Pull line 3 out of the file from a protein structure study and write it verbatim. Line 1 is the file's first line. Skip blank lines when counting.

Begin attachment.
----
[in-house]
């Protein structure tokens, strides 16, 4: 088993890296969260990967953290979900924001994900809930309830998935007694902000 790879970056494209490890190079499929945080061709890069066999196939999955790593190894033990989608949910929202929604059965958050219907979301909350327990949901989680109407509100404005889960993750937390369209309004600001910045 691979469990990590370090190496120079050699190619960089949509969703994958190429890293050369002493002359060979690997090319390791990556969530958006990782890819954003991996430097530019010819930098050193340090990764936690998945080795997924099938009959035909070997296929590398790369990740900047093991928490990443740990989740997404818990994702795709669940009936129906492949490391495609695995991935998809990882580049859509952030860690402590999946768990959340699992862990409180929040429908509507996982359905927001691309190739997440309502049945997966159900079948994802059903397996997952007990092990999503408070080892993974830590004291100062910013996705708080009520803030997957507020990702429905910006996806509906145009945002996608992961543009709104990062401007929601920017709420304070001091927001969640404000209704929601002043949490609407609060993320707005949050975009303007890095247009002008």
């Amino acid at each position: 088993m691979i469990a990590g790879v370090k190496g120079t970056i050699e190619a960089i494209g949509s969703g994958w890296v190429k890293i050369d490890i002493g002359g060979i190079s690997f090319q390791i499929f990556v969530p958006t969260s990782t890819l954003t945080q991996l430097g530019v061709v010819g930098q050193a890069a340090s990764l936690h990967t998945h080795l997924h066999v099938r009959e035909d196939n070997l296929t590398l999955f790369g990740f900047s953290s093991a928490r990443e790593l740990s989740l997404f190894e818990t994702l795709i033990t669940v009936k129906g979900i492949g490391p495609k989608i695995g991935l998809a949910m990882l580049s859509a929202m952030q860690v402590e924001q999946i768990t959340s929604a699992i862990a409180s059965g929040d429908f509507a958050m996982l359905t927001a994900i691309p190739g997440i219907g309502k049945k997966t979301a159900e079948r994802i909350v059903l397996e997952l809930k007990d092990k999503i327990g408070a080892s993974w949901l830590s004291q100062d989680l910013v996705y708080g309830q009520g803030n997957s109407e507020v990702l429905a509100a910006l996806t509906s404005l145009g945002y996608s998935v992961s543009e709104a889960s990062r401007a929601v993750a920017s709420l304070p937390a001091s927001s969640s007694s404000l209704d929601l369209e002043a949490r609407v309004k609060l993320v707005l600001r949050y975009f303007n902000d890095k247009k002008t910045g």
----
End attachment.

């Amino acid at each position: 088993m691979i469990a990590g790879v370090k190496g120079t970056i050699e190619a960089i494209g949509s969703g994958w890296v190429k890293i050369d490890i002493g002359g060979i190079s690997f090319q390791i499929f990556v969530p958006t969260s990782t890819l954003t945080q991996l430097g530019v061709v010819g930098q050193a890069a340090s990764l936690h990967t998945h080795l997924h066999v099938r009959e035909d196939n070997l296929t590398l999955f790369g990740f900047s953290s093991a928490r990443e790593l740990s989740l997404f190894e818990t994702l795709i033990t669940v009936k129906g979900i492949g490391p495609k989608i695995g991935l998809a949910m990882l580049s859509a929202m952030q860690v402590e924001q999946i768990t959340s929604a699992i862990a409180s059965g929040d429908f509507a958050m996982l359905t927001a994900i691309p190739g997440i219907g309502k049945k997966t979301a159900e079948r994802i909350v059903l397996e997952l809930k007990d092990k999503i327990g408070a080892s993974w949901l830590s004291q100062d989680l910013v996705y708080g309830q009520g803030n997957s109407e507020v990702l429905a509100a910006l996806t509906s404005l145009g945002y996608s998935v992961s543009e709104a889960s990062r401007a929601v993750a920017s709420l304070p937390a001091s927001s969640s007694s404000l209704d929601l369209e002043a949490r609407v309004k609060l993320v707005l600001r949050y975009f303007n902000d890095k247009k002008t910045g």